Biographies from Historical and Biographical Annals by Morton Montgomery


p. 1680


Elmer T. Lenhart belonged to the recent representatives of an old and honorable family of Berks county, intimately associated with its development since the middle of the eighteenth century, Lenhartsville on the Ontelaunee perpetuating the name.

In 1749, Peter Lenhart, of York county, received a patent for a tract of land which, according to records, he conveyed to Jacob Lenhart in 1771. On this tract Henry, the father of Jacob Lenhart,, patentee, settled with his family, consisting of seven sons: John; Jacob; Samuel; Isaac; Henry; David and Frederick. They founded there the borough of Lenhartsville. Most of the sons married and reared families. Two landmarks remain of the time in which these members of the family lived-a building in the western part of the borough, erected in 1812, and the old church in which the Lenharts worshipped. From data given it is not clear which was the early ancestor of Elmer Lenhart. His grandfather Benjamin Lenhart, son of Henry, was born and reared in Lenhartsville, Greenwich township. He settled in Albany township, and there lived out his life as a farmer. The farm on which he resided remains in the family, and is now owned by the widow of Elmer T. Benjamin Lenhart was born Oct. 13, 1802, and died Jan. 8, 1856. He was a member of the New Bethel (Corner) Reformed Church. He married Esther Hohl, born Nov. 1801, died Feb. 6, 1849. Their children, all of whom are deceased, were: Eliza m. Daniel Grim, of Lenhartsville; Julia (1833-1902) m. John Hemmerly, lived in Albany township; Lucinda m. Willoughby Lutz; James; Charles also lived in Albany township; Levi resided in Wessnersville.

James Lenhart, son of Benjamin, was born in Albany township April 14, 1837, on the hold homestead upon which he was reared, and which he cultivated during a period of thirty years. This homestead consisted of one hundred acres of what is commonly denominated "potato land." James Lenhart stood well in his community and was a man of fine public spirit. He served a number of years as Supervisor of Albany township, and was an efficient and earnest supporter of Democratic principles. He and his family followed the faith of his ancestry, the Reformed Church, with membership at New Bethel (Corner). James Lenhart married Caroline Trexler, daughter of Jonas and Abbie (Smith) Trexler, also of Albany township; where she was born September 20, 1836. She now lives with a sister-in-law at Kempton, her husband having died March 21, 1904, aged sixty-six years, eleven months, seven days. Their family consisted of six children, three of whom, Wallace, Elmer T. and Charles, are deceased; the survivors being Francis, Thomas and Lewis.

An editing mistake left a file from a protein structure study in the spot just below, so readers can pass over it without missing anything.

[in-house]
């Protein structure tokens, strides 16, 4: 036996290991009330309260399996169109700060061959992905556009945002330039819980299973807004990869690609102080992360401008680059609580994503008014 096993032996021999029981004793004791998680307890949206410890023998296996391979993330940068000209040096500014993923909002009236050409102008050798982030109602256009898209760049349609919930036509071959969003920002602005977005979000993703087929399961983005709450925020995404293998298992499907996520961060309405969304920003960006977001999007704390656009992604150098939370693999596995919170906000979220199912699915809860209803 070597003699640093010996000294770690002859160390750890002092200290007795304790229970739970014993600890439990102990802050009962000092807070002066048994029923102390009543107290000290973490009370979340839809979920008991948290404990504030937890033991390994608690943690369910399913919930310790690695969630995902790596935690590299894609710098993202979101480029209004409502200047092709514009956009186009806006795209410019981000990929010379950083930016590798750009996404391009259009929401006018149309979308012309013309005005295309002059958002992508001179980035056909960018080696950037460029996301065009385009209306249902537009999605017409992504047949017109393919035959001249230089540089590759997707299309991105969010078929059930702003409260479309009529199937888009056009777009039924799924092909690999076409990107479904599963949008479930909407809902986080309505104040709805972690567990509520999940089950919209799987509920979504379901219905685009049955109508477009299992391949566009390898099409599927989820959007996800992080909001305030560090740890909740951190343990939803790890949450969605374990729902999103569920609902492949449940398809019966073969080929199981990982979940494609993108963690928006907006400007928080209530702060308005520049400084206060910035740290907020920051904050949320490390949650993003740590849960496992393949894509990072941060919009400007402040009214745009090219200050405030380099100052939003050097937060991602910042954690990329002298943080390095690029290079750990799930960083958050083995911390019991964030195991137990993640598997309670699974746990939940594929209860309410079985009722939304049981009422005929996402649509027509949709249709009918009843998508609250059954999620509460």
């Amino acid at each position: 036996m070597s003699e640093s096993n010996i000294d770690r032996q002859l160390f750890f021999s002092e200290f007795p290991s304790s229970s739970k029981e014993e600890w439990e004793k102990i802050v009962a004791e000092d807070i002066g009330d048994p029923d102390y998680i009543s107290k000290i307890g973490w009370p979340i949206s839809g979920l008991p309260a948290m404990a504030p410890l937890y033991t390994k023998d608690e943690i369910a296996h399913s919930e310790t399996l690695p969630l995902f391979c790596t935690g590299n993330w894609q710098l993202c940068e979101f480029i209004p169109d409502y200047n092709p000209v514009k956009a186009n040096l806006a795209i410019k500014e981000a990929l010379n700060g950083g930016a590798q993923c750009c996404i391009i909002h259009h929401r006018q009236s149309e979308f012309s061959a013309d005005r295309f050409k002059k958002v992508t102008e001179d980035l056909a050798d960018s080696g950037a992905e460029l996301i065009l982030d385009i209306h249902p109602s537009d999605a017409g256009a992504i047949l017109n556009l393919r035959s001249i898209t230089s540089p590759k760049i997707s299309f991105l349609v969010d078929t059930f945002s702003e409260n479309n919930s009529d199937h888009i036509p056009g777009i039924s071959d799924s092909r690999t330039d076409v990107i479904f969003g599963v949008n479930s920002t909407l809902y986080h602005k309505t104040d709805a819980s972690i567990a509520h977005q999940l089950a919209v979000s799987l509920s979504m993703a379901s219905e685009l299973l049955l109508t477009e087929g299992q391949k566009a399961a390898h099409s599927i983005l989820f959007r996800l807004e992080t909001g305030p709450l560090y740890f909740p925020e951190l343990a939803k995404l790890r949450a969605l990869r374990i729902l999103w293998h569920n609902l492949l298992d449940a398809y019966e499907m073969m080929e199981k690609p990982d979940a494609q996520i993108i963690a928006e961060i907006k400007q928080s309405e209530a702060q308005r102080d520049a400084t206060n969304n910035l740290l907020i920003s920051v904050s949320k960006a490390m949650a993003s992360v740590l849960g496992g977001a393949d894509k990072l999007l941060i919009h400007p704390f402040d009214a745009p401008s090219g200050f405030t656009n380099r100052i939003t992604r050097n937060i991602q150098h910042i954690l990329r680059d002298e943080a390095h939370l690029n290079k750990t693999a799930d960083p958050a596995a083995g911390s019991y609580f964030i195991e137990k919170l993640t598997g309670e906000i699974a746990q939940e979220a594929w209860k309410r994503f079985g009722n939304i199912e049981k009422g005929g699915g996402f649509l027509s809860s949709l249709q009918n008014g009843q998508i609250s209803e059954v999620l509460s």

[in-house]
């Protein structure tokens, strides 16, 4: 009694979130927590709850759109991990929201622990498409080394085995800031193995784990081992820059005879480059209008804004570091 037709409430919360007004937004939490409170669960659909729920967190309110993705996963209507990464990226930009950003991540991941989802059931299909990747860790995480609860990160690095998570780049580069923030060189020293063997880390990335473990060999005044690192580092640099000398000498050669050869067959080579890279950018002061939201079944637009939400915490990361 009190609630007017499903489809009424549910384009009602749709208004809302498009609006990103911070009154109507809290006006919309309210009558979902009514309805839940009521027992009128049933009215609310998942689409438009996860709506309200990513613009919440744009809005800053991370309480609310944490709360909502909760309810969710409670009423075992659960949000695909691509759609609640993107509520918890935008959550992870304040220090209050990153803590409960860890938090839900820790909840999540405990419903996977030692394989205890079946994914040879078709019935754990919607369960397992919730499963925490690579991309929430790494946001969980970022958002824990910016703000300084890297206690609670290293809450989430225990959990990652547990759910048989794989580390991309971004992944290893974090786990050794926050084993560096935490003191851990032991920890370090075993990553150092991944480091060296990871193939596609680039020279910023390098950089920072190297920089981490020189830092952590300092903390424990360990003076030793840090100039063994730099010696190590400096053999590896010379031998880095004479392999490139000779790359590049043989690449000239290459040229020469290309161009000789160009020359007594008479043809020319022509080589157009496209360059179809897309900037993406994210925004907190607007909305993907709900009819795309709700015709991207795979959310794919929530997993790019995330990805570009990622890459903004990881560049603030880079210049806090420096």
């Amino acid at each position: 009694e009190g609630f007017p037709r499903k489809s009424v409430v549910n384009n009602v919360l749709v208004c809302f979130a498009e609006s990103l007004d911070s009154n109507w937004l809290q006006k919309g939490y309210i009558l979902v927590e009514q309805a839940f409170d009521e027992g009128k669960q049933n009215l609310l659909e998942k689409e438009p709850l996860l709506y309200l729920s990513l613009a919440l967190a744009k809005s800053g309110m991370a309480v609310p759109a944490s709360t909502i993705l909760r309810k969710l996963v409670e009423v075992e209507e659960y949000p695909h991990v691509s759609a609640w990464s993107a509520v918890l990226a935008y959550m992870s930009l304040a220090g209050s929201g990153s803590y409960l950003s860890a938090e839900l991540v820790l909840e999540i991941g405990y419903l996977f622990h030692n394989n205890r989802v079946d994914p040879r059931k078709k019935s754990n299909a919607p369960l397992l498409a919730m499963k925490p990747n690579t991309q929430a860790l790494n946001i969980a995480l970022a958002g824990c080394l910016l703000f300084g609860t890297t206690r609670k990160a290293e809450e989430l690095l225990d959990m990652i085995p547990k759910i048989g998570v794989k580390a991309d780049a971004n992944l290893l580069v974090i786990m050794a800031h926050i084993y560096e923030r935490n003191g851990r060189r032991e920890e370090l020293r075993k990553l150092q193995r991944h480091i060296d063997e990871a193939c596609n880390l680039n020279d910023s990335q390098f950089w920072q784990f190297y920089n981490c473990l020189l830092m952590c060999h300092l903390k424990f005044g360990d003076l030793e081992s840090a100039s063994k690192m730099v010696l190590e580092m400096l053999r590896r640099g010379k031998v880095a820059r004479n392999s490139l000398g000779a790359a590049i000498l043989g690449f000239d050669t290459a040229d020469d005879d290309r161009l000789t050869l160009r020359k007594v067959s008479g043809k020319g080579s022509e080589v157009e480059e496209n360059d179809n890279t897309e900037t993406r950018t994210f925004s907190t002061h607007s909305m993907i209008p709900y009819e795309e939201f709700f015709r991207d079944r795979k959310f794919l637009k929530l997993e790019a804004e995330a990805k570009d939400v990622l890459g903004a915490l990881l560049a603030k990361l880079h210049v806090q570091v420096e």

Elmer T. Lenhart was born on the old homestead Nov. 11, 1864, where he resided until his death, Dec. 8, 1904, aged forty years, twenty-seven days. The greater part of his business life was spent at the Kempton Creamery, working as a faithful employe for sixteen years, and for three years as proprietor. Retiring from the creamery business he took up the vocation of his fathers on the old homestead. Elmer T. Lenhart inherited all the sterling qualities of his sturdy ancestry, and led a worthy and exemplary life. In political and church allegiance he followed the earlier members of the family, was a deacon in the church for years, and was active in Sunday-school. He also held membership in the Junior Order of American Mechanics. He married Missouri Trexler, daughter of Jairus and Polly (Komp) Trexler, and to them were born six children; J. Hay, who is in the service of the government as driver on R. F. D. route No. 1, out of Kempton; Austin J., born 1891, who died May 10, 1904, aged twelve years, eight months, twenty-eight days; Clarence S., Eva C., Oscar P. and Nevin L.

In 1856 Sebastian Lenhart, a grandson of the pioneer, died in the borough of Hamburg, leaving his wife, Catharine Elizabeth. After he had amply provided for her, he bequeathed his niece, Elizabeth Miller, "a daughter of my brother-in-law, William Miller," $500; Benjamin Lenhart, "son of my brother Henry," $500; Benjamin Lenhart, "son of my brother Henry," $500; Moses Lenhart, "son of my brother Frederich," the sum of $500. The will was made July, 1848, and proved April 7, 1849. The executors were Benjamin Lenhart, Elizabeth Miller and the wife of the testator.